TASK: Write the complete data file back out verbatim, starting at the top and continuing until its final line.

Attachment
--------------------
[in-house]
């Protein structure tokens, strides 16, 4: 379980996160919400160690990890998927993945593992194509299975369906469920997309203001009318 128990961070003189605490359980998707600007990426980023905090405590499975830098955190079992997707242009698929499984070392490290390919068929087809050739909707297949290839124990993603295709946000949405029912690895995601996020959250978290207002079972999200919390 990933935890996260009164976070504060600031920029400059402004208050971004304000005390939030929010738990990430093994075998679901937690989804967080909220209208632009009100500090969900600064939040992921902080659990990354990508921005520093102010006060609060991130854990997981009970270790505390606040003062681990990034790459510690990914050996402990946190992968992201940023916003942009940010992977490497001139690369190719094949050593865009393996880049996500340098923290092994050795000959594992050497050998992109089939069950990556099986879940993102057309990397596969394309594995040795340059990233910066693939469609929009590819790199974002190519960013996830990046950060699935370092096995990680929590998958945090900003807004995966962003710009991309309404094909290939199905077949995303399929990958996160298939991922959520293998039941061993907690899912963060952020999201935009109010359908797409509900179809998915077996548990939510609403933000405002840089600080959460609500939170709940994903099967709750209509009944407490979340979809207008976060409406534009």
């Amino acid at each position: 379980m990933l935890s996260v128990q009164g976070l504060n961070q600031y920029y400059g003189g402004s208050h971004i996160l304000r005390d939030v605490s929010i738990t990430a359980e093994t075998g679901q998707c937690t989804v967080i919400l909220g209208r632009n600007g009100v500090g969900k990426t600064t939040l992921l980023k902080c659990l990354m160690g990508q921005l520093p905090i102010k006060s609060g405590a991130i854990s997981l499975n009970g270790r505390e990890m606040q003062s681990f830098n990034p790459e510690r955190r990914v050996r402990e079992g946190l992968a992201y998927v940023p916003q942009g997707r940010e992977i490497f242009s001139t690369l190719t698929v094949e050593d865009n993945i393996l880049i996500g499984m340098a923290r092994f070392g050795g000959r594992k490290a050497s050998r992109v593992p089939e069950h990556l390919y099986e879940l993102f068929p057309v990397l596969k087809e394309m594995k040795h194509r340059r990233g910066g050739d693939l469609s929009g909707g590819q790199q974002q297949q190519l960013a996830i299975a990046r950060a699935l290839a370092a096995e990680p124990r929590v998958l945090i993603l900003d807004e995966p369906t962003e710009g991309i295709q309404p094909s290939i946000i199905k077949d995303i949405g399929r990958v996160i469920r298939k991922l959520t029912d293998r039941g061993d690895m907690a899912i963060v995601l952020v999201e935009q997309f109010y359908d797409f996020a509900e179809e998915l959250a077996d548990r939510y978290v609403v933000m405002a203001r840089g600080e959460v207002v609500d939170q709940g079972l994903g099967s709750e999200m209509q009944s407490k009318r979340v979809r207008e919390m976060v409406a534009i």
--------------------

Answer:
[in-house]
């Protein structure tokens, strides 16, 4: 379980996160919400160690990890998927993945593992194509299975369906469920997309203001009318 128990961070003189605490359980998707600007990426980023905090405590499975830098955190079992997707242009698929499984070392490290390919068929087809050739909707297949290839124990993603295709946000949405029912690895995601996020959250978290207002079972999200919390 990933935890996260009164976070504060600031920029400059402004208050971004304000005390939030929010738990990430093994075998679901937690989804967080909220209208632009009100500090969900600064939040992921902080659990990354990508921005520093102010006060609060991130854990997981009970270790505390606040003062681990990034790459510690990914050996402990946190992968992201940023916003942009940010992977490497001139690369190719094949050593865009393996880049996500340098923290092994050795000959594992050497050998992109089939069950990556099986879940993102057309990397596969394309594995040795340059990233910066693939469609929009590819790199974002190519960013996830990046950060699935370092096995990680929590998958945090900003807004995966962003710009991309309404094909290939199905077949995303399929990958996160298939991922959520293998039941061993907690899912963060952020999201935009109010359908797409509900179809998915077996548990939510609403933000405002840089600080959460609500939170709940994903099967709750209509009944407490979340979809207008976060409406534009």
């Amino acid at each position: 379980m990933l935890s996260v128990q009164g976070l504060n961070q600031y920029y400059g003189g402004s208050h971004i996160l304000r005390d939030v605490s929010i738990t990430a359980e093994t075998g679901q998707c937690t989804v967080i919400l909220g209208r632009n600007g009100v500090g969900k990426t600064t939040l992921l980023k902080c659990l990354m160690g990508q921005l520093p905090i102010k006060s609060g405590a991130i854990s997981l499975n009970g270790r505390e990890m606040q003062s681990f830098n990034p790459e510690r955190r990914v050996r402990e079992g946190l992968a992201y998927v940023p916003q942009g997707r940010e992977i490497f242009s001139t690369l190719t698929v094949e050593d865009n993945i393996l880049i996500g499984m340098a923290r092994f070392g050795g000959r594992k490290a050497s050998r992109v593992p089939e069950h990556l390919y099986e879940l993102f068929p057309v990397l596969k087809e394309m594995k040795h194509r340059r990233g910066g050739d693939l469609s929009g909707g590819q790199q974002q297949q190519l960013a996830i299975a990046r950060a699935l290839a370092a096995e990680p124990r929590v998958l945090i993603l900003d807004e995966p369906t962003e710009g991309i295709q309404p094909s290939i946000i199905k077949d995303i949405g399929r990958v996160i469920r298939k991922l959520t029912d293998r039941g061993d690895m907690a899912i963060v995601l952020v999201e935009q997309f109010y359908d797409f996020a509900e179809e998915l959250a077996d548990r939510y978290v609403v933000m405002a203001r840089g600080e959460v207002v609500d939170q709940g079972l994903g099967s709750e999200m209509q009944s407490k009318r979340v979809r207008e919390m976060v409406a534009i």